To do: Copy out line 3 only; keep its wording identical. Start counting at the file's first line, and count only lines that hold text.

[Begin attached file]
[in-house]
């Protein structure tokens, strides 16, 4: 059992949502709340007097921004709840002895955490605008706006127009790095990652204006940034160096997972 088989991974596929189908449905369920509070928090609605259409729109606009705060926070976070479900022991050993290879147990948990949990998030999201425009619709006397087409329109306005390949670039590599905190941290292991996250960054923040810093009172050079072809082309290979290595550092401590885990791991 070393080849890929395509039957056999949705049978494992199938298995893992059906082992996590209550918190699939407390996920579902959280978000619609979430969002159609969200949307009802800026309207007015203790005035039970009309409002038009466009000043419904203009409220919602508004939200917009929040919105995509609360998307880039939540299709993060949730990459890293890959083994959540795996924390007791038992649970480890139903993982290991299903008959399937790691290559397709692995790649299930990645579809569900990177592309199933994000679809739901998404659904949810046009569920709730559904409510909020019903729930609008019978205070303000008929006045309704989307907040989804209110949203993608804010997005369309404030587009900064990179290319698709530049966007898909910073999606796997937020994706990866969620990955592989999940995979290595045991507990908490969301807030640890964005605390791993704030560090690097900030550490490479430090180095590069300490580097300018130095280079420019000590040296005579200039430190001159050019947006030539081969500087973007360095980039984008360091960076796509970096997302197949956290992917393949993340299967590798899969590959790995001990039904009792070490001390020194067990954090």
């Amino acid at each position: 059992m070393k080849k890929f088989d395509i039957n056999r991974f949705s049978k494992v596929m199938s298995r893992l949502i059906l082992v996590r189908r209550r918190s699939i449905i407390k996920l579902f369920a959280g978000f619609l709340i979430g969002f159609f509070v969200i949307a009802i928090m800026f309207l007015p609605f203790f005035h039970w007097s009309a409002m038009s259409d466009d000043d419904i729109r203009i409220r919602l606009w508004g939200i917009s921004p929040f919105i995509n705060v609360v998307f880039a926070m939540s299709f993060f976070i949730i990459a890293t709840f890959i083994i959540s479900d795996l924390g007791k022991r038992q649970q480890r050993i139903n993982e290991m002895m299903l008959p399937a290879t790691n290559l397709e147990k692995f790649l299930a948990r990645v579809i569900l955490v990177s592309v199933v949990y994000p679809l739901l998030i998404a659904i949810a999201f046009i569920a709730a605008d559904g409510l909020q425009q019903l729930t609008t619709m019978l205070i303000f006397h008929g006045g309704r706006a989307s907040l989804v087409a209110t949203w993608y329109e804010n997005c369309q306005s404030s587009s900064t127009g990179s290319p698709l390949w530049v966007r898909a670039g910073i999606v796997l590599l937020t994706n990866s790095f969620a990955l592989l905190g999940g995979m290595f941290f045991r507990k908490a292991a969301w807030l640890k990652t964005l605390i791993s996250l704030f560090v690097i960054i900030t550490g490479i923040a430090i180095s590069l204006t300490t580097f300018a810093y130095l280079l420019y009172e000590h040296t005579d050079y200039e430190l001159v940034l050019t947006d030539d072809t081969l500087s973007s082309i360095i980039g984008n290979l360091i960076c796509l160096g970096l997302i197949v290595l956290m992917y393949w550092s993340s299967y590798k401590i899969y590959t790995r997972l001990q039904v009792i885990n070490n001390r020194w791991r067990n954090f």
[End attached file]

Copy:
């Amino acid at each position: 059992m070393k080849k890929f088989d395509i039957n056999r991974f949705s049978k494992v596929m199938s298995r893992l949502i059906l082992v996590r189908r209550r918190s699939i449905i407390k996920l579902f369920a959280g978000f619609l709340i979430g969002f159609f509070v969200i949307a009802i928090m800026f309207l007015p609605f203790f005035h039970w007097s009309a409002m038009s259409d466009d000043d419904i729109r203009i409220r919602l606009w508004g939200i917009s921004p929040f919105i995509n705060v609360v998307f880039a926070m939540s299709f993060f976070i949730i990459a890293t709840f890959i083994i959540s479900d795996l924390g007791k022991r038992q649970q480890r050993i139903n993982e290991m002895m299903l008959p399937a290879t790691n290559l397709e147990k692995f790649l299930a948990r990645v579809i569900l955490v990177s592309v199933v949990y994000p679809l739901l998030i998404a659904i949810a999201f046009i569920a709730a605008d559904g409510l909020q425009q019903l729930t609008t619709m019978l205070i303000f006397h008929g006045g309704r706006a989307s907040l989804v087409a209110t949203w993608y329109e804010n997005c369309q306005s404030s587009s900064t127009g990179s290319p698709l390949w530049v966007r898909a670039g910073i999606v796997l590599l937020t994706n990866s790095f969620a990955l592989l905190g999940g995979m290595f941290f045991r507990k908490a292991a969301w807030l640890k990652t964005l605390i791993s996250l704030f560090v690097i960054i900030t550490g490479i923040a430090i180095s590069l204006t300490t580097f300018a810093y130095l280079l420019y009172e000590h040296t005579d050079y200039e430190l001159v940034l050019t947006d030539d072809t081969l500087s973007s082309i360095i980039g984008n290979l360091i960076c796509l160096g970096l997302i197949v290595l956290m992917y393949w550092s993340s299967y590798k401590i899969y590959t790995r997972l001990q039904v009792i885990n070490n001390r020194w791991r067990n954090f």